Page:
BERLIN: “If you don’t have facts, you don’t have truth; if you don’t have truth, you don’t have trust,” said Philippine journalist and Nobel Peace Prize laureate Maria Ressa at the opening of Deutsche Welle’s Global Media Forum (GMF).
Nobel Prize laureate Maria Ressa opened her keynote with the questions: “How do we rebuild trust? Because that is what illiberal governments have destroyed. If you don’t have integrity of facts, how can you have integrity of elections?” adding: “The three pillars of technology, journalism and the community will help rebuild trust in journalism.”
In his opening speech, DW Director General Peter Limbourg emphasized the challenges of reporting the war in Ukraine: “This is one of the times in history when journalism can definitely prove its relevance. We cannot stop the war, but we can contribute to decisive political action by keeping the fate of hundreds of thousands of people in the headlines,” he said. Limbourg: “We are facing a storm of disinformation, propaganda and censorship. When the free and independent voices work together, we can withstand this storm and make a difference.” In a video statement,
German Federal Minister for Foreign Affairs Annalena Baerbock commended this year’s DW Freedom of Speech Award laureates Mstyslav Chernov and Evgeniy Maloletka: “I’m delighted that the Global Media Forum is honouring them with the Freedom of Speech Award today. They stand for the courage of hundreds of journalists reporting from Ukraine.”
Baerbock: “I firmly believe that free and democratic societies need free media to inform citizens and hold those in power accountable. DW’s Global Media Forum is making a vital contribution to achieving this goal. People throughout the world rely on Deutsche Welle as a source for factual, objective and balanced reporting. Because truth is indispensable – in Mariupol and in Moscow, in Brussels and in Bonn.”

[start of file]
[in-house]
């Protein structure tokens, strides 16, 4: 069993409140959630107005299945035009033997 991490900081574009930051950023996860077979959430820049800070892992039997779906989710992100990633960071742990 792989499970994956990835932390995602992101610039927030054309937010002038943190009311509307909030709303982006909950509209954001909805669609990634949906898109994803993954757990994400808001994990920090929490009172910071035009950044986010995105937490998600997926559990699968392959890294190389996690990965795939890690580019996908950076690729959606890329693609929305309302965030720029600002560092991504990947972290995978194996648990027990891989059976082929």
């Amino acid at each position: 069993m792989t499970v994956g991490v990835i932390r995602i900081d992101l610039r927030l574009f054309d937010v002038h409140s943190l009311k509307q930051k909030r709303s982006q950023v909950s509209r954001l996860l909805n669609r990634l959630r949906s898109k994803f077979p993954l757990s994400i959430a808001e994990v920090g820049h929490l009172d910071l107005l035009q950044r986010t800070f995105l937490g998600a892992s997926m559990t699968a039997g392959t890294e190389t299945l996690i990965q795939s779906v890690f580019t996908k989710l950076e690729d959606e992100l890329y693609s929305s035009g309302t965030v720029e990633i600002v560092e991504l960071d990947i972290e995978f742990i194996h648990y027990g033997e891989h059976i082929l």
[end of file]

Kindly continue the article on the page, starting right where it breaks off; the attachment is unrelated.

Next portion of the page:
North Rhine-Westphalia’s Minister-President Hendrik Wüst stated in a video message that “freedom of expression and freedom of the press” are the “foundations of a liberal democratic society.”
Under this year’s theme “Shaping tomorrow, now,” GMF panel discussions and partner sessions will address how to promote resilient journalism and strengthen civil societies in times of crisis.
Guests from the world of politics joining the GMF today and tomorrow include Claudia Roth, Minister of State for Culture and the Media; Vera Jourová, Vice President for Values and Transparency at the European Commission; Audrey Tang, Taiwan’s Digital Minister; Laura Braam, Deputy Head of Law and Supervision of the Media Authority of the state of North Rhine-Westphalia; and Katja Dörner, Mayor of the City of Bonn.
Speakers from the fields of media, business and academia include Ukrainian UA:PBC journalist Angelina Kariakin; Timothy Snyder, Levin Professor of History at Yale University; Brazilian investigative journalist Patricia Toledo de Campos Mello; Guido Bülow, Head of News Partnerships for Central Europa at Meta; and Ulrik Haagerup, founder and CEO of the Danish Constructive Institute.
Against a backdrop of the war in Ukraine, the GMF will spotlight the challenges of reporting from the front lines by hosting war correspondents from war zones across the globe. Journalists from Germany, Ukraine and Russia such as Paul Ronzheimer, Angelina Kariakina, Tetjana Kyselchuk, Mikhail Zygar and Maria Makeeva will share how they cope with reporting on the war.
Later in the afternoon, DW will honor Ukrainian AP journalists Mstyslav Chernov and Evgeniy Maloletka with its Freedom of Speech Award in recognition of their courageous reporting from the besieged Ukrainian city of Mariupol. Ensaf Haidar, Saudi-Canadian human rights activist and president of the Raif Badawi Foundation for Freedom will attend the ceremony. Jodie Ginsberg, president of the Committee to Protect Journalists, will give a laudatory speech.